WATERLOO, S.C. (WSPA) – On Sunday, the Grammys gave out dozens of awards to today’s biggest artists. But did you know a musician right here in the upstate has played with some Grammy winners, and even has a claim to fame himself?
Doug Norwine first picked up the saxophone when he was in fifth grade, but throughout his career he’s played with many of the greats.
“Generally speaking, the Grammys go to the artist or their self-contained band but I’ve worked with Grammy winners Helen Reddy, Ray Charles, Frank Sinatra, Tony Bennett, briefly with Paul McCartney, Sheena Easton, Chaka Khan, Pat Benatar,” Norwine said.
His father encouraged him to learn the instrument when he was young.
“I want you to play the saxophone because you always get to play the melody,” he recalls.
He fell in love with the music.
“Nobody sounds the same on it, it has so many idiosyncrasies because of its imperfection that it really allows individuality as a player,” Norwine said.
His claim to fame isn’t a Grammy, but it is gold, or rather yellow in color.
“I will forever be remembered as the saxophone player as a cartoon character on the Simpsons, and you know what I hold that mantle proudly,” Norwine said.
Norwine’s riffs are best known as being played by Lisa Simpson.
“They’d say play something fast, play something slow, play something bluesy, and then they would animate to the music,” Norwine said.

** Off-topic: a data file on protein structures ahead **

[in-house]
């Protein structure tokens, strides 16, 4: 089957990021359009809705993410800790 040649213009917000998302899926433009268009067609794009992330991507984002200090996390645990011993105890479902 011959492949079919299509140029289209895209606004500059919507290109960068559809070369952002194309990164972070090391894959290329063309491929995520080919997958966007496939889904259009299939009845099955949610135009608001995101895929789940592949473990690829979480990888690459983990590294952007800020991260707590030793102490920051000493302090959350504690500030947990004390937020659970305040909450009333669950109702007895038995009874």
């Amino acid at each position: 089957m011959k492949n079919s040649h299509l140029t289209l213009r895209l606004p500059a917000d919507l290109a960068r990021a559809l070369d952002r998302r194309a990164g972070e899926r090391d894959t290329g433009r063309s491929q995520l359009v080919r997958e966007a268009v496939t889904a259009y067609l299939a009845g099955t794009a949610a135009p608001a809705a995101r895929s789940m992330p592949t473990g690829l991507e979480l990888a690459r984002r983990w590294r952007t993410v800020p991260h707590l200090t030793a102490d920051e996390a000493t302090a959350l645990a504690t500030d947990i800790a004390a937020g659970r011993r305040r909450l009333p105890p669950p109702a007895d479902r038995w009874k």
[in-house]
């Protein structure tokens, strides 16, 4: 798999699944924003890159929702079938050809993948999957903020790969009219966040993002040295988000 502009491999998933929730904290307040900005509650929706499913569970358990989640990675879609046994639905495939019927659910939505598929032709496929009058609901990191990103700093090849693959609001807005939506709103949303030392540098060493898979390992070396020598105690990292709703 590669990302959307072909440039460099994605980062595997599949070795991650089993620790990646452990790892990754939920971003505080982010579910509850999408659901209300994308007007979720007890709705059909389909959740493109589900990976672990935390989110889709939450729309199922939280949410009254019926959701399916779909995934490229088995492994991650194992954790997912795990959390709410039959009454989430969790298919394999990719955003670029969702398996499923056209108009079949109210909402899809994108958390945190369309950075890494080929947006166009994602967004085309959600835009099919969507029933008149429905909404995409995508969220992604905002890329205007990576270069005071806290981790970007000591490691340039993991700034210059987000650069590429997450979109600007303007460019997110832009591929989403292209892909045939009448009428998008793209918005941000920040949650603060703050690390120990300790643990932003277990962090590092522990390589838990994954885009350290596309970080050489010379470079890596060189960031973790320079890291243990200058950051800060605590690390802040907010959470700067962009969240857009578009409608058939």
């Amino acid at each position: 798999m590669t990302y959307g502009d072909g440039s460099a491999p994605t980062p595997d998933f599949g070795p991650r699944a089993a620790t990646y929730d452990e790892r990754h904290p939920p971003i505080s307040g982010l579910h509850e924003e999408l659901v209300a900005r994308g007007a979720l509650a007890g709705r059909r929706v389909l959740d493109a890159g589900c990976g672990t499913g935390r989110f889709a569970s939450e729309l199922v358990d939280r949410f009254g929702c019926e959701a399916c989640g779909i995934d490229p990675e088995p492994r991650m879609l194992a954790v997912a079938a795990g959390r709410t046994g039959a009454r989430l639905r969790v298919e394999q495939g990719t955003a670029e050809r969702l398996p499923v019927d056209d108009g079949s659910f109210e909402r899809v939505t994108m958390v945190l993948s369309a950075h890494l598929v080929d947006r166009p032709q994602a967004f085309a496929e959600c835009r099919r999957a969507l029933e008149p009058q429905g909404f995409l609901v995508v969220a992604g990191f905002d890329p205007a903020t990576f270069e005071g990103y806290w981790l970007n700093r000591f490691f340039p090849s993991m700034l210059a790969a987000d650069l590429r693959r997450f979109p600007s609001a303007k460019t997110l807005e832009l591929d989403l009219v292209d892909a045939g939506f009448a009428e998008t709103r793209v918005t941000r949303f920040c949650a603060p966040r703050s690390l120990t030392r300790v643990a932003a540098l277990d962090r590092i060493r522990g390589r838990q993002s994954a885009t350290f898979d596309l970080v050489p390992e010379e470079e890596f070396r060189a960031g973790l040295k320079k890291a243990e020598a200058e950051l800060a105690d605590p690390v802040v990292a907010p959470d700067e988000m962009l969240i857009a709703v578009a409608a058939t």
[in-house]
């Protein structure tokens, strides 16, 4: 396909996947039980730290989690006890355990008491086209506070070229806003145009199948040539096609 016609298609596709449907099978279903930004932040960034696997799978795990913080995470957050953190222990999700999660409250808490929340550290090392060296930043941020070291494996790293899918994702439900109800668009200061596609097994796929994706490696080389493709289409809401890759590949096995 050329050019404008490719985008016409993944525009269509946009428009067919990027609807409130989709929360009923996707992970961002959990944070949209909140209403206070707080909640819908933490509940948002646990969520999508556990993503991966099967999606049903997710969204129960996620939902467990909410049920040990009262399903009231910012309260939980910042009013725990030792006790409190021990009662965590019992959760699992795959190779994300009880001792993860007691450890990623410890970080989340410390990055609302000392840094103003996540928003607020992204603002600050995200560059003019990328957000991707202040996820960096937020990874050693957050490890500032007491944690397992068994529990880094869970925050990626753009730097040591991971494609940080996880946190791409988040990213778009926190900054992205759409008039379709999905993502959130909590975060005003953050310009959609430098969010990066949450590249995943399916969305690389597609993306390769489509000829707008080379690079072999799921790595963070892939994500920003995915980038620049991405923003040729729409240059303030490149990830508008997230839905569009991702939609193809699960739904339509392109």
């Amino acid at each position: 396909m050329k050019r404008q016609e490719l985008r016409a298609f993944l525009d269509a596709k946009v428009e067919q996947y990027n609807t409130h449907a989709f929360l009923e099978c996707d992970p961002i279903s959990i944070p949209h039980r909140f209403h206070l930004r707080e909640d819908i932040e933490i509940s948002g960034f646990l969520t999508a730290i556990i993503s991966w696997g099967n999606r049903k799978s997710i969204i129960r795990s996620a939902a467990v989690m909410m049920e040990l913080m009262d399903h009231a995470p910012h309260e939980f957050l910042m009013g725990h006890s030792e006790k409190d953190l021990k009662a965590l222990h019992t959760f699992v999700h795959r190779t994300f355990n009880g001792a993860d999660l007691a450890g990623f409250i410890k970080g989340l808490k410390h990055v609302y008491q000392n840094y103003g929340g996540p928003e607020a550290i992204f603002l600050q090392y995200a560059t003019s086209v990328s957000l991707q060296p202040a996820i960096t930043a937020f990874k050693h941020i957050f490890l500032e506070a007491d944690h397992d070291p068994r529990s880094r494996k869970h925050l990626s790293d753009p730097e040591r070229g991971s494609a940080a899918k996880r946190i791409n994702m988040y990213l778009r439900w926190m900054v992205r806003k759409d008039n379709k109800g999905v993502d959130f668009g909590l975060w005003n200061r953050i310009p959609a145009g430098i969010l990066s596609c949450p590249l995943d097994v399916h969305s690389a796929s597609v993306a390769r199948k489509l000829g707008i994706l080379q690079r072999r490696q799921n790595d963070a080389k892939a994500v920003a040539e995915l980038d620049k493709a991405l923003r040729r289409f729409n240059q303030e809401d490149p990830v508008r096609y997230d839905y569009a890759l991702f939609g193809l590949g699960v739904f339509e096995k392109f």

He’s enjoyed seeing the way music has evolved and helped to feature his favorite instrument.
“To me, the ultimate success in my musical career was getting to record an album with Ray Charles and he was in the studio and liked it. He said he liked it,” Norwine said.
So what makes a great song? And when do you know it’s great?
“It’s just, the hair on the back of your neck stands up and you know it’s going to be great. You know it’s going to be great. And that’s the greatest honor you can ever be given,” Norwine said.
Now, Norwine sees the Grammys as a golden light.
“Maybe this is the beginning of our return to the world of music again,” he said, saying the pandemic has been tough on many musicians- leaving them without their audiences.
“A flower can’t survive without sunlight and a musician can’t survive without an audience, and that’s not out of ego. But you become a musician to give something back,” Norwine said.
He’s got a message for anyone looking to follow their passion.
“It’s for the person that loses the confidence and stops, they’ll always wonder what if. Don’t live your life that way. Live your life to know that you went for it,” Norwine said.
Norwine was born in Ohio before teaching at the Berklee School of Music in Boston, then he moved to L.A. before coming to live in the Upstate.